With his thoughtful, humanist approach to his subject matter, acclaimed Japanese filmmaker, Kore-eda Hirokazu weaves a rich tapestry of themes regarding raising a child in his poignant, “Like Father, Like Son.” Wrestling with his own personal thoughts of what it takes to be a good father, Kore-eda adds another layer of internal conflict – what if the son you have been raising for the past six years isn’t your son and had been switched at birth?
Winning the Jury Award at the 2013 Cannes Film Festival, as well as the Audience awards at the Sao Paulo and Vancouver International Film Festivals, “Like Father, Like Son” is deservedly a crowd-pleaser.
Opening on a school interview for 6-year-old Keita (Keita Ninomiya) and his posh, professional parents, Ryota (popular Japanese singer/actor Fukuyama Masaharu) and his dutiful wife Midori (Ono Machiko), it becomes apparent that Ryota is highly driven in work and expects nothing but the best for and from his energetic young son and wife.
Then a phone call. The hospital where Keita was born calls to say that there was a mix-up, and Keita was switched with another baby six years ago. The two families must come in to discuss.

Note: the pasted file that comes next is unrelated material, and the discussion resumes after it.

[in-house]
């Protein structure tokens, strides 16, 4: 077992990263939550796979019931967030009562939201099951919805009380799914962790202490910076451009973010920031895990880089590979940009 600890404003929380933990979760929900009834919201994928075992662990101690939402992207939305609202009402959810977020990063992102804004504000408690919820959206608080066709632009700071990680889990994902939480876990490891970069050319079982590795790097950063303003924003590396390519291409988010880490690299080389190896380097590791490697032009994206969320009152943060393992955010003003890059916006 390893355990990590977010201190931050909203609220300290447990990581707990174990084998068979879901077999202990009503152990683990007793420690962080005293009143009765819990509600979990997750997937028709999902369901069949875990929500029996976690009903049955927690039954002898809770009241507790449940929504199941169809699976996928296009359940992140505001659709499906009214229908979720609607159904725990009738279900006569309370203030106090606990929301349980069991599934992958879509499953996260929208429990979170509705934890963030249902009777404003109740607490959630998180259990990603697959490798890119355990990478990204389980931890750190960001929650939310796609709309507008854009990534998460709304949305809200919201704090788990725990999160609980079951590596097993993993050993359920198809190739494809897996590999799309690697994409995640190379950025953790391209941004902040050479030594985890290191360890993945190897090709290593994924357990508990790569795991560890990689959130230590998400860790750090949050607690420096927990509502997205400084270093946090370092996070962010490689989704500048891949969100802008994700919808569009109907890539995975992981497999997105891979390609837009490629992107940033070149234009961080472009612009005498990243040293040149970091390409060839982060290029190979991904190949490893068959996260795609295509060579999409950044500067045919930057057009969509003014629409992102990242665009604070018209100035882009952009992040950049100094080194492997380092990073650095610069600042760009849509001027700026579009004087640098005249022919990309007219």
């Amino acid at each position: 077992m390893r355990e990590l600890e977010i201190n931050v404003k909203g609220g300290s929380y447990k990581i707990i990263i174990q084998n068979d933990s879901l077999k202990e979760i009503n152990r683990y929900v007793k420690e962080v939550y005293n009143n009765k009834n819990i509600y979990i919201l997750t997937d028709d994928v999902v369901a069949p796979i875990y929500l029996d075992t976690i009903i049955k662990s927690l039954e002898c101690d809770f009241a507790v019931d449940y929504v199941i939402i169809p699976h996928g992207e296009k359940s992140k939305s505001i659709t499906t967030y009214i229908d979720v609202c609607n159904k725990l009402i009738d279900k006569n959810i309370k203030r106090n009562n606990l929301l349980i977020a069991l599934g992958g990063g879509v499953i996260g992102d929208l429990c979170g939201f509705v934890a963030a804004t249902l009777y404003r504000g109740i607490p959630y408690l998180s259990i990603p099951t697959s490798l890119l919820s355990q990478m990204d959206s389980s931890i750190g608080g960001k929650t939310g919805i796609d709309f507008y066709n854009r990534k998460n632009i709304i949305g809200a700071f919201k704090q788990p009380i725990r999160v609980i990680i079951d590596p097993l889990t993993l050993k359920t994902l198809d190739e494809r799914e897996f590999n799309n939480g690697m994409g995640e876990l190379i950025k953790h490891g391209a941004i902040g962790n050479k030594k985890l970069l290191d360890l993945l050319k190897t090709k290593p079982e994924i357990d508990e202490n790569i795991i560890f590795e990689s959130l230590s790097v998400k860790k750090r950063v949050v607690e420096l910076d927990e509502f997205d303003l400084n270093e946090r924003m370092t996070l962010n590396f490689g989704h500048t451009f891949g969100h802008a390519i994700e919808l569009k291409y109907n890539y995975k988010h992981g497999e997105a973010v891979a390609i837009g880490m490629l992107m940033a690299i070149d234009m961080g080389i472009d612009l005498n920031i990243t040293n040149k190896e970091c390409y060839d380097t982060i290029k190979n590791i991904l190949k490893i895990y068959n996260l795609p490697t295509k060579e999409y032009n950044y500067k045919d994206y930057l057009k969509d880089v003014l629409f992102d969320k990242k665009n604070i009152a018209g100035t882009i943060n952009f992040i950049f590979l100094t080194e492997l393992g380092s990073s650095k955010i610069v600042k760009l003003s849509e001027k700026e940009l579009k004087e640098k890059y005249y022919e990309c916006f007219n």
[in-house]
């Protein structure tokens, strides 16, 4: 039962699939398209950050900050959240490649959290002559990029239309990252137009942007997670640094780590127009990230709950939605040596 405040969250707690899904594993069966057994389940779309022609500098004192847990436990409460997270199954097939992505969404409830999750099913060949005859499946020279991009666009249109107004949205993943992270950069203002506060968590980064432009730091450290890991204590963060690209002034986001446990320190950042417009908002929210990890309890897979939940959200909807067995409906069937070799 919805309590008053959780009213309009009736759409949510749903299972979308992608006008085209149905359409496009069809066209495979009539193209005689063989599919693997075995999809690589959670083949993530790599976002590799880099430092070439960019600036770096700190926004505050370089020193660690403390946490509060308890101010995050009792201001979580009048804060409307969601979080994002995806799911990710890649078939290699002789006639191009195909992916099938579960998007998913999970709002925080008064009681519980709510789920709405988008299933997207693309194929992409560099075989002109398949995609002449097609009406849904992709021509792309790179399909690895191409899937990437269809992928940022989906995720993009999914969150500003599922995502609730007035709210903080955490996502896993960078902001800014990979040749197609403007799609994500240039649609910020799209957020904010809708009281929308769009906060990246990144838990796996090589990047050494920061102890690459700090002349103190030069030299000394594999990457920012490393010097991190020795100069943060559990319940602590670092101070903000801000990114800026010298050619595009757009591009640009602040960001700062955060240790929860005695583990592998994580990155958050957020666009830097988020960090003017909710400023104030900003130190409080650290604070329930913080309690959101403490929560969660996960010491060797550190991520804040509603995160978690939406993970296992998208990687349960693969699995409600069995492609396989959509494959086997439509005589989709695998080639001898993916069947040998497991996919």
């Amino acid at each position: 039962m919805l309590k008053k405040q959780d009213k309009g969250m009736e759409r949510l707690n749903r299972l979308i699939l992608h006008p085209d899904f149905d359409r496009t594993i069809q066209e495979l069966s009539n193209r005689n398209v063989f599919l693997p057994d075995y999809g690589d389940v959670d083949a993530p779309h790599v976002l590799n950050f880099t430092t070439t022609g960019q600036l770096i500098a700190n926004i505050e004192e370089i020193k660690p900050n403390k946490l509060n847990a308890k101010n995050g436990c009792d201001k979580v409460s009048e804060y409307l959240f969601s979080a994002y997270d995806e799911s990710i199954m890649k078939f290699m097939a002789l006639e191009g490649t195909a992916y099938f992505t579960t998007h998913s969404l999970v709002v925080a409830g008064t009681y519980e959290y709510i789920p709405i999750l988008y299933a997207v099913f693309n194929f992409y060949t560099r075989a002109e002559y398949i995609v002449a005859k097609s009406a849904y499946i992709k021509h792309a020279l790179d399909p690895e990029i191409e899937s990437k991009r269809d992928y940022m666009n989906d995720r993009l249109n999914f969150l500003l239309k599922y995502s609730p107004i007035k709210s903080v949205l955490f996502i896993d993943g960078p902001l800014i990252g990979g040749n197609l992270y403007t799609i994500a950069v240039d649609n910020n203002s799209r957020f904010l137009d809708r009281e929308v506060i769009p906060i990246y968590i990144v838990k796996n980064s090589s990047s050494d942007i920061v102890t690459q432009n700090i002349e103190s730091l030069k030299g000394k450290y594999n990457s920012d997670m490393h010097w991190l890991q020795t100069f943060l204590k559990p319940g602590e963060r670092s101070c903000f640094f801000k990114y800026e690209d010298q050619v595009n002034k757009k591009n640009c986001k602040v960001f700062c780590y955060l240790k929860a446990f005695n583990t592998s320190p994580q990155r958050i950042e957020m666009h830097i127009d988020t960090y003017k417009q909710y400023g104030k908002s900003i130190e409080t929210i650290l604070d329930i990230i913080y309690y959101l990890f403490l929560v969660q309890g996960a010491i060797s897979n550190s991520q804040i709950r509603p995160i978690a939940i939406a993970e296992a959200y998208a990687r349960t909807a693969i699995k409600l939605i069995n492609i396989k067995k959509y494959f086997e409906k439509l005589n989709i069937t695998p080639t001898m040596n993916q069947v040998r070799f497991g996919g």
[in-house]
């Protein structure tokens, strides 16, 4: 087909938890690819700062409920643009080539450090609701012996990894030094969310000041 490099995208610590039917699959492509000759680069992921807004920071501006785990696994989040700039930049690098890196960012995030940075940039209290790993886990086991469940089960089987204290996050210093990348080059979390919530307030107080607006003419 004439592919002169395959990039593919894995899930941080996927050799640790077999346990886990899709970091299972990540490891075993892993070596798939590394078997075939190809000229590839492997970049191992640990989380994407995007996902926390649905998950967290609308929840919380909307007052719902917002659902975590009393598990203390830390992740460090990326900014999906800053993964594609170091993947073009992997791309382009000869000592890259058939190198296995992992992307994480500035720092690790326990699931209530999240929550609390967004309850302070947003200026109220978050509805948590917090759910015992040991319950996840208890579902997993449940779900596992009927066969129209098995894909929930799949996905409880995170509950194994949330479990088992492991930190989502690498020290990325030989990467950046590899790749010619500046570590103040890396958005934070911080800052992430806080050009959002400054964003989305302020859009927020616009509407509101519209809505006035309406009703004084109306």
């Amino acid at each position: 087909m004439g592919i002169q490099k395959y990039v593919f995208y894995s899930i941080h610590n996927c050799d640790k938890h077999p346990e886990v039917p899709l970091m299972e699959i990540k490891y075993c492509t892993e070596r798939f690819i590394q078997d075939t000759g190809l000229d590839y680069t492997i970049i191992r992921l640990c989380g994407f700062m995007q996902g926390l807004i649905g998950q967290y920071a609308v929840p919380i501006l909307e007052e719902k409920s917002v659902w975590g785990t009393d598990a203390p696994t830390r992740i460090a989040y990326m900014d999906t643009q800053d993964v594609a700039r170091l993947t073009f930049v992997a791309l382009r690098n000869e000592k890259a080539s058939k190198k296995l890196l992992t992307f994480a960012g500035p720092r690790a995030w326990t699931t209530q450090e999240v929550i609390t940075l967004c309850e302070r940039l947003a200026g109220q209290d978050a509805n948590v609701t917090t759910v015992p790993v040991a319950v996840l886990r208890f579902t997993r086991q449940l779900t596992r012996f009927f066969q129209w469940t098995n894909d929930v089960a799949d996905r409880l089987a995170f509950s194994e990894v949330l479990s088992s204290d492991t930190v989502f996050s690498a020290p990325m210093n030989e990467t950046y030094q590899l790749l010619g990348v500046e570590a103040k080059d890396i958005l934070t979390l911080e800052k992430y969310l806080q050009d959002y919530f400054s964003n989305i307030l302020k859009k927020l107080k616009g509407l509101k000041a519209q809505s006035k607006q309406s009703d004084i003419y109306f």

Ryota is quick to form judgments against the other parents, working class Yudai (Lily Franky) and Yukari (Maki Yoko). Yudai and Yukari live in a cramped space behind Yudai’s appliance store and have two other children in addition to 6-year-old Ryusei (Shogen Hwang). Another thorn in Ryota’s side is that Yudai and Yukari pose frank questions and observations; plus their children seem happy. More than anyone, the cool and calculated Ryota is shaken up by this turn of events.
Similar to his other films depicting family life, “Nobody Knows,” “Still Walking” and “I Wish,” Kore-eda makes everyday family themes profound. In this case, it’s not as much about which child will live with which family, but more of an internal quest to become a good father. Fukuyama, Ono, Maki, and Lily offer strong performances in regards to the varied facets of parenting. Likewise the two young boys, Keita and Shogen, are authentically charming as the two confused boys.
Viewers who might jump to write off “Like Father, Like Son” as something from an overwrought movie-of-the-week genre, would be sadly mistaken. In fact, Cannes Jury member, Steven Spielberg and Dreamworks optioned the remake rights this past summer after viewing at Cannes.
The extremely moving nature vs. nurture examination in Kore-eda Hirokazu’s “Like Father, Like Son” makes viewers think about their own parenting roles, or of parents in general, long after the final credits roll.